Gow and Beaudry Both 6th, Canada Continues to Roll with Depth, Results at World Juniors

Chelsea LittleMarch 6, 2014
Sarah Beaudry racing in the pursuit earlier this week, where she earned bronze. Photo: Katrina Howe.
Sarah Beaudry (CAN) racing in the pursuit earlier this week, where she earned bronze. Photo: Katrina Howe.

After finishing third and fourth in the junior women’s pursuit a few days ago, Canadians Sarah Beaudry and Julia Ransom knew what they were capable of come individual day at World Youth and Junior Championships in Preque Isle, Maine.

“I moved up in the pursuit to 4th and was so excited to find my teammate beside me in the flower ceremonies in 3rd,” Ransom – a medalist at previous World Youth and Junior Championships – wrote in an e-mail.

And so on Wednesday, the women delivered. Beaudry missed three shots in the 12.5 k race and skied the third-fastest course time of the day to place sixth, while Ransom missed only two shots to finish 12 seconds behind in seventh place – despite a relatively weak skiing day.

“Unfortunately, I just didn’t have it in the legs and wasn’t feeling myself on the course,” Ransom wrote.

The ability to bounce back after the sprint races impressed Canadian development coach Roddy Ward. Ransom also wrote that just before the Championships began she learned that her grandmother, who had helped raise her, had passed away, making the week that much more difficult.

“Julia and Sarah have been consistent throughout the week, which shows their mental strength,” Ward wrote in an e-mail to FasterSkier.

“Seeing the strong skiing performances of the girls was really fantastic,” agreed Biathlon Canada High Performance Director Chris Lindsay.

Both Beaudry and Ransom are members of the Biathlon Alberta Training Center, and have already spent time competing in Europe this season. Ransom has collected five top-20 finishes on the IBU Cup so far and also earned her first World Cup start in Oberhof, Germany. Beaudry, a year younger, also attended two weekends of IBU Cup racing – her first tour as a senior.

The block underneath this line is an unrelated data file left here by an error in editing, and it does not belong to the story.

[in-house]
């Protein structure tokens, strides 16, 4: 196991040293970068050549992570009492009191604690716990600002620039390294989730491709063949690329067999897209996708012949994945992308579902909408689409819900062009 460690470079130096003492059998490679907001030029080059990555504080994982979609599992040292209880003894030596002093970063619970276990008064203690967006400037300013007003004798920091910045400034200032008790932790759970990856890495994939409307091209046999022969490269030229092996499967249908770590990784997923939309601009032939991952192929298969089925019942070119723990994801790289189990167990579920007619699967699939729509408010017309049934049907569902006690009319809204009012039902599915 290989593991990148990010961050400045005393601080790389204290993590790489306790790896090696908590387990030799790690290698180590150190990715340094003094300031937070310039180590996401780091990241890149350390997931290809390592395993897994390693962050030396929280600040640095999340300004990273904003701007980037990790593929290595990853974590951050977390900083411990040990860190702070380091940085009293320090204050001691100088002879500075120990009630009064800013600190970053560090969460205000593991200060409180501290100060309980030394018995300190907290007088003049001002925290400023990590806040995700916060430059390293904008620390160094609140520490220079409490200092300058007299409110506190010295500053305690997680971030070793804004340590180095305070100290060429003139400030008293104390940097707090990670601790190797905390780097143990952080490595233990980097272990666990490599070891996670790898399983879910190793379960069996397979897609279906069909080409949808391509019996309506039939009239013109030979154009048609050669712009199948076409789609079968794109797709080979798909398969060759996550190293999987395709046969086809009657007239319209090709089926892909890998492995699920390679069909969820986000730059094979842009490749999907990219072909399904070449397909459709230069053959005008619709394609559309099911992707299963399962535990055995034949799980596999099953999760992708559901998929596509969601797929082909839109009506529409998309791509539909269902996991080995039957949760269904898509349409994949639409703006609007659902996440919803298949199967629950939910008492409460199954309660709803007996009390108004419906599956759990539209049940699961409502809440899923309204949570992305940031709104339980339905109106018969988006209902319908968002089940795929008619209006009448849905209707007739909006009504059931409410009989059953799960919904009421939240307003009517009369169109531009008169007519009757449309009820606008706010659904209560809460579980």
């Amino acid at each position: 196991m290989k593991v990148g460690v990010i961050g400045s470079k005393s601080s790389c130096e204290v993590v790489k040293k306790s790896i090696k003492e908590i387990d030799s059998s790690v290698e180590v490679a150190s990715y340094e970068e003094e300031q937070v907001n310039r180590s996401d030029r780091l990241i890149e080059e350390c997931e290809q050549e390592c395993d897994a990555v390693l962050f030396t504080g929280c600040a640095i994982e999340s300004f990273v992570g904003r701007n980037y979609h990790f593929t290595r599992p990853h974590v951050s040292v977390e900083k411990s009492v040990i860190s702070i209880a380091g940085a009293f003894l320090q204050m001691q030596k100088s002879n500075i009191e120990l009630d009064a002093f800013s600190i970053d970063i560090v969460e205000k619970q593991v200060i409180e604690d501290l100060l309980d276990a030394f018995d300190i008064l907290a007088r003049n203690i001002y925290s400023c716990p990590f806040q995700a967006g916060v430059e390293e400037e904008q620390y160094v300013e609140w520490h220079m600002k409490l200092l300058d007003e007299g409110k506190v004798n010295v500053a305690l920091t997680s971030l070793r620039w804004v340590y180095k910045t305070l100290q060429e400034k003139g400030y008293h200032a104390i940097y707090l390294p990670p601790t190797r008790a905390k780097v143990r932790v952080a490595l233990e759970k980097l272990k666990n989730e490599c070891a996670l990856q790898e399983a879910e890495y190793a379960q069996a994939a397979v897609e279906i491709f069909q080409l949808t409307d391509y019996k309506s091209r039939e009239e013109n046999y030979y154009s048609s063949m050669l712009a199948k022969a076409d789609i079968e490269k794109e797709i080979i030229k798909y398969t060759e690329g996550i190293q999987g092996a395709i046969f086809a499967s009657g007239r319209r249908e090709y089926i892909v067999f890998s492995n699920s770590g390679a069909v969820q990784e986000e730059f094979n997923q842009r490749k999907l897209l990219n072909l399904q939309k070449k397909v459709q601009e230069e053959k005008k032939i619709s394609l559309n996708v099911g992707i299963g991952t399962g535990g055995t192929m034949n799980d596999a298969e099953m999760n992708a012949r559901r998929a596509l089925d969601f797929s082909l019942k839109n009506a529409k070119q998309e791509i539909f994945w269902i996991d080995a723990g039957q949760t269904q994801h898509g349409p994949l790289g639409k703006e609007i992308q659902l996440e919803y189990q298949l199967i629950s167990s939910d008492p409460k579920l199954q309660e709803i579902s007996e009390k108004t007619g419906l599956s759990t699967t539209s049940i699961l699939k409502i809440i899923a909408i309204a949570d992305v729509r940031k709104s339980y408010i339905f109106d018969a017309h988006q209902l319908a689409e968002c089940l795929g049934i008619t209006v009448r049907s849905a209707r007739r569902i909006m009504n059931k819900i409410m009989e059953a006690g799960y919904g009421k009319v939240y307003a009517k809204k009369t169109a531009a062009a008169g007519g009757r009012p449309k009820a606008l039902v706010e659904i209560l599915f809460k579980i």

“I was really happy to head over to the IBU cups in early January to remember how to ski at the faster international pace,” Beaudry wrote in an e-mail. “After that Julia and I came back to Canmore for a solid training block which I felt was very useful- not only did I get some good hours in I made some huge improvements on my technique.”

From there, Beaudry traveled to northern Maine where she had a somewhat disappointing start to the championships, placing 29th in the sprint. Strong shooting enabled her to earn bronze in the pursuit, though, with Ransom close behind. And the pair took it from there.

“The last few days have been really good and really exciting,” Beaudry wrote. “The races here have been really good and I think that is thanks to a few things… I have really been able to execute good efficient technique here in Presque Isle. I have also been able to become more consistent with my shooting thanks to another year of training with lots of range time.”

Ward credited the pair’s teamwork for their success in Maine so far.

“They are great training partners and competitors so they have spent the whole year chasing each other,” he wrote. “That training environment has clearly helped them develop.”

In the junior men’s 15 k individual, Canada put another athlete in the flower ceremony with Christian Gow, who finished sixth with just one penalty in a very strong-shooting field. Gow had also competed in both IBU Cup racing and Open European Championships earlier this winter.

“Christian came to these Championships with high goals and was today able to deliver,” Ward wrote. “He is now satisfied and can go home happy.”